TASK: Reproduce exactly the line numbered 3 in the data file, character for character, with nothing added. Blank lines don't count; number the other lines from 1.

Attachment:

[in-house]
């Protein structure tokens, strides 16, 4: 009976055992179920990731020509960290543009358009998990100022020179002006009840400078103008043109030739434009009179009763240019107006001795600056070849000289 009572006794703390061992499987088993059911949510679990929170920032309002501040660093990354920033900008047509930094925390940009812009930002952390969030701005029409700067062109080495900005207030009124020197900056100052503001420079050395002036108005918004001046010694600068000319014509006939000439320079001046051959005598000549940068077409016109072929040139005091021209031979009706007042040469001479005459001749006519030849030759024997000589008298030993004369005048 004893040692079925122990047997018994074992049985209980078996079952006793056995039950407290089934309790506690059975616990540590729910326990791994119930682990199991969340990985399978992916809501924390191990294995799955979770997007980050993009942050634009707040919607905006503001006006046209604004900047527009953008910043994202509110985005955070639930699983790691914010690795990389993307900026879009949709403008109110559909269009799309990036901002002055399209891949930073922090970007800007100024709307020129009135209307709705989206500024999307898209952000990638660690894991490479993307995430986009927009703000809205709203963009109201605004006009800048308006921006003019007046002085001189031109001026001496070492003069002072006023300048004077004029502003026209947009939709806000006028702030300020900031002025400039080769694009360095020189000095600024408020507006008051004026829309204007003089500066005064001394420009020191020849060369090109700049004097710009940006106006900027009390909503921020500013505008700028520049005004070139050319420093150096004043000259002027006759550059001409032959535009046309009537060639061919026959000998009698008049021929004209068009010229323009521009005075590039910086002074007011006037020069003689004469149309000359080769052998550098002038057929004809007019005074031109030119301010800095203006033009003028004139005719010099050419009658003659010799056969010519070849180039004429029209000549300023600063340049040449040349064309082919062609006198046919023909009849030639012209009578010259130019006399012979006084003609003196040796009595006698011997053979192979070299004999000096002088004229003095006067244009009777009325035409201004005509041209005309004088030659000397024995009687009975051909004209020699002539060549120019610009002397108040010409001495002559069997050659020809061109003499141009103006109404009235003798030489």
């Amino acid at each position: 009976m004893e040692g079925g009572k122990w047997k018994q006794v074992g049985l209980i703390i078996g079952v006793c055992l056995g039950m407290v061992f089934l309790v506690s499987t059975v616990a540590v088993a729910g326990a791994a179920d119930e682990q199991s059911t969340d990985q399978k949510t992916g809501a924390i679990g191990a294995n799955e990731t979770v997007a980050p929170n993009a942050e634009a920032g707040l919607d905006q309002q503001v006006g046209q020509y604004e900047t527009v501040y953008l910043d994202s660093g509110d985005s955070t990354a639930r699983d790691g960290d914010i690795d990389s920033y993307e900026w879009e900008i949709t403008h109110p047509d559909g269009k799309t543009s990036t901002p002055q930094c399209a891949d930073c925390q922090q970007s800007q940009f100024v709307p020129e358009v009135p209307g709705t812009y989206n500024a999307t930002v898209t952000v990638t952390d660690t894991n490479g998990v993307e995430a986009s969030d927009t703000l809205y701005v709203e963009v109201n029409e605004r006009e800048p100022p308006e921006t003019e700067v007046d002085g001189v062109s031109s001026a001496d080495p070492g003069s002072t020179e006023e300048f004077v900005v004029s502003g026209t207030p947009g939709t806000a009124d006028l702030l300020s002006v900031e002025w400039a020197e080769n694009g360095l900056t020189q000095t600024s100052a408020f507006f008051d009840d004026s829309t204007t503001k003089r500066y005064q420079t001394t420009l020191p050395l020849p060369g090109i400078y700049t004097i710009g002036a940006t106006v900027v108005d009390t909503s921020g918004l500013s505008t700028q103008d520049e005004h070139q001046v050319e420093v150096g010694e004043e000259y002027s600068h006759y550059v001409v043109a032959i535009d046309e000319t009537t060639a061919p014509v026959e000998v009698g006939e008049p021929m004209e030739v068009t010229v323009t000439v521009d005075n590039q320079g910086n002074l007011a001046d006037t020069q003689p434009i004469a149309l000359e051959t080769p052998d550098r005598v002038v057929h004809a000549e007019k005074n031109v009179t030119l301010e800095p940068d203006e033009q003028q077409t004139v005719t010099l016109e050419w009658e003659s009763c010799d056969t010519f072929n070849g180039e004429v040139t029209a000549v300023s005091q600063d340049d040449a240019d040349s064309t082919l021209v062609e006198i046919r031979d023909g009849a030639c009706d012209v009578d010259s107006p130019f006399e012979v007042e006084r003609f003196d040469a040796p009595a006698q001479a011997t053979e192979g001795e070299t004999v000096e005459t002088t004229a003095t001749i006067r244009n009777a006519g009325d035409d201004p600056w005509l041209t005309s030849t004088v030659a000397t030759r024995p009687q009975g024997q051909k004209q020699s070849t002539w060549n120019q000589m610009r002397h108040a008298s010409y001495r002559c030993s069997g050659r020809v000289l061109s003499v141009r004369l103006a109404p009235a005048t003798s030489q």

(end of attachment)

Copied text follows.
């Amino acid at each position: 009976m004893e040692g079925g009572k122990w047997k018994q006794v074992g049985l209980i703390i078996g079952v006793c055992l056995g039950m407290v061992f089934l309790v506690s499987t059975v616990a540590v088993a729910g326990a791994a179920d119930e682990q199991s059911t969340d990985q399978k949510t992916g809501a924390i679990g191990a294995n799955e990731t979770v997007a980050p929170n993009a942050e634009a920032g707040l919607d905006q309002q503001v006006g046209q020509y604004e900047t527009v501040y953008l910043d994202s660093g509110d985005s955070t990354a639930r699983d790691g960290d914010i690795d990389s920033y993307e900026w879009e900008i949709t403008h109110p047509d559909g269009k799309t543009s990036t901002p002055q930094c399209a891949d930073c925390q922090q970007s800007q940009f100024v709307p020129e358009v009135p209307g709705t812009y989206n500024a999307t930002v898209t952000v990638t952390d660690t894991n490479g998990v993307e995430a986009s969030d927009t703000l809205y701005v709203e963009v109201n029409e605004r006009e800048p100022p308006e921006t003019e700067v007046d002085g001189v062109s031109s001026a001496d080495p070492g003069s002072t020179e006023e300048f004077v900005v004029s502003g026209t207030p947009g939709t806000a009124d006028l702030l300020s002006v900031e002025w400039a020197e080769n694009g360095l900056t020189q000095t600024s100052a408020f507006f008051d009840d004026s829309t204007t503001k003089r500066y005064q420079t001394t420009l020191p050395l020849p060369g090109i400078y700049t004097i710009g002036a940006t106006v900027v108005d009390t909503s921020g918004l500013s505008t700028q103008d520049e005004h070139q001046v050319e420093v150096g010694e004043e000259y002027s600068h006759y550059v001409v043109a032959i535009d046309e000319t009537t060639a061919p014509v026959e000998v009698g006939e008049p021929m004209e030739v068009t010229v323009t000439v521009d005075n590039q320079g910086n002074l007011a001046d006037t020069q003689p434009i004469a149309l000359e051959t080769p052998d550098r005598v002038v057929h004809a000549e007019k005074n031109v009179t030119l301010e800095p940068d203006e033009q003028q077409t004139v005719t010099l016109e050419w009658e003659s009763c010799d056969t010519f072929n070849g180039e004429v040139t029209a000549v300023s005091q600063d340049d040449a240019d040349s064309t082919l021209v062609e006198i046919r031979d023909g009849a030639c009706d012209v009578d010259s107006p130019f006399e012979v007042e006084r003609f003196d040469a040796p009595a006698q001479a011997t053979e192979g001795e070299t004999v000096e005459t002088t004229a003095t001749i006067r244009n009777a006519g009325d035409d201004p600056w005509l041209t005309s030849t004088v030659a000397t030759r024995p009687q009975g024997q051909k004209q020699s070849t002539w060549n120019q000589m610009r002397h108040a008298s010409y001495r002559c030993s069997g050659r020809v000289l061109s003499v141009r004369l103006a109404p009235a005048t003798s030489q």